Women who did not answer this question, i.e. between 0.5% and 3.2% of the women in the selected surveys, were excluded from the analysis.
As abortions are underreported in population-based surveys , , we cannot use survey data to estimate unwanted pregnancies ending in abortion. Therefore, we estimated only unwanted births from the population-based surveys. We applied the proportion of wanted and unwanted births estimated from each survey to the national fertility rates (derived from national birth statistics) of the corresponding period to estimate national wanted and unwanted birth rates. National abortion rates (based on mandatory reporting of abortions in France) were then added to calculate the overall unwanted pregnancy rate as the sum of national unwanted birth and abortion rates (assuming all abortions were unwanted pregnancies). The probability of terminating an unwanted pregnancy was defined as the abortion rate divided by the unwanted pregnancy rate.
To have a sufficient number of events to produce robust indicators, we estimated the proportion of births that were unwanted at the time of each survey as the average proportion of births that were unwanted over the 5-years period preceding each survey. We thus present unwanted pregnancy rates for the periods 1973–77, 1978–82, 1983–87, 1988–92, 1993–97, 1998–2002 and 2005-2009 (Table 3). Abortion rates represent the annual abortion rate of the median year of each interval.
We present the results for all women and for two age groups: 18–29 years and 30–44 years.
To ensure that the social and demographic composition of the French female population for each survey year was accurately portrayed, sampling and post-stratification weights were used in each survey data set to take into account the complex survey designs and sampling distortions .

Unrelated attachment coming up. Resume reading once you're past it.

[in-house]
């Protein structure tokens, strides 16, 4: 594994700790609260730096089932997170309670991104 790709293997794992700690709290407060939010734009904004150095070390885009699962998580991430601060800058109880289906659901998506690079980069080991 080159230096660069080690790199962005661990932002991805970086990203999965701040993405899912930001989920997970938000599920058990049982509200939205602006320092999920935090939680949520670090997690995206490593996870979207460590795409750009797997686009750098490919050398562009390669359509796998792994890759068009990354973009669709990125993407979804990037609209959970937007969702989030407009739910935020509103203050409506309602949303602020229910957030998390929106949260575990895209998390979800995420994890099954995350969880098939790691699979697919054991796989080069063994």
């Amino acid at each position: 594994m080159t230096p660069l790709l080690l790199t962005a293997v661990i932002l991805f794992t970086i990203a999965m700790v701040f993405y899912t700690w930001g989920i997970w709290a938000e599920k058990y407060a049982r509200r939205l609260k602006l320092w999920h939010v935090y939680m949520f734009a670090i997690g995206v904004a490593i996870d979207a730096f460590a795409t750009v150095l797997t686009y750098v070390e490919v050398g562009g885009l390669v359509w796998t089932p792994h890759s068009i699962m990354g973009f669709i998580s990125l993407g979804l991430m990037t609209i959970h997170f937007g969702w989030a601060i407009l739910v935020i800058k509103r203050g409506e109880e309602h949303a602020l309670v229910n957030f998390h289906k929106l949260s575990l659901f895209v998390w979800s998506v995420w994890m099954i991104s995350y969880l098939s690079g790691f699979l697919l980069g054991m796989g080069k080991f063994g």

Estimation of rates over time.
To estimate rates of contraceptive use and unwanted pregnancy for the same years, we used linear regression to model contraceptive use, known at the time of the surveys (from 1978 to 2010), and unwanted pregnancy rates, known for the median year of the period for each of the 5-years periods (from 1973–77 to 2005–09). We thus obtained predictive values of effective contraceptive prevalence rates and unwanted pregnancy rates for the following ten years: 1975, 1978, 1980, 1985, 1988, 1990, 1994, 1995, 2000, 2007 (Table 3). Abortion rates were available from national statistics for each year.
Associations between trends.
To test if the association between trends in effective contraceptive prevalence rates and unwanted pregnancy rates was stronger than the association between effective contraceptive prevalence rates and abortion rates, we explored the association between trends in effective contraceptive prevalence rates and trends in (i) abortion rates, (ii) unwanted pregnancy rates, and (iii) unwanted birth rates and used a multivariate linear regression  with three dependent variables (abortion, unwanted pregnancy and unwanted birth) to determine which of these three associations was strongest (Table 4).
All analyses were performed with Stata statistical software (version 12.1).
These results underline the dramatic increase in the use of very effective methods of contraception (pill and IUD in France) over the last four decades. In the last 4 decades, the proportion of sexually active women has remained stable. During the same period, the proportion of women at risk of an unwanted pregnancy (i.e., who are sexually active and not pregnant or trying to become pregnant or sterile) who rely on very effective methods has regularly increased, from 35% of the 18–44-year age group in 1978 to 52% in 1988 and 62% in 2000 (Table 2). A slight decrease was observed for the first time between 2000 and 2010 (from 62% to 60%).
Only a small minority of women at risk of an unwanted pregnancy (i.e., who are sexually active and not pregnant or trying to become pregnant or sterile) do not use any form of it, and this proportion has decreased over time, from 8.2% in 1978 to 2.2% in 2010.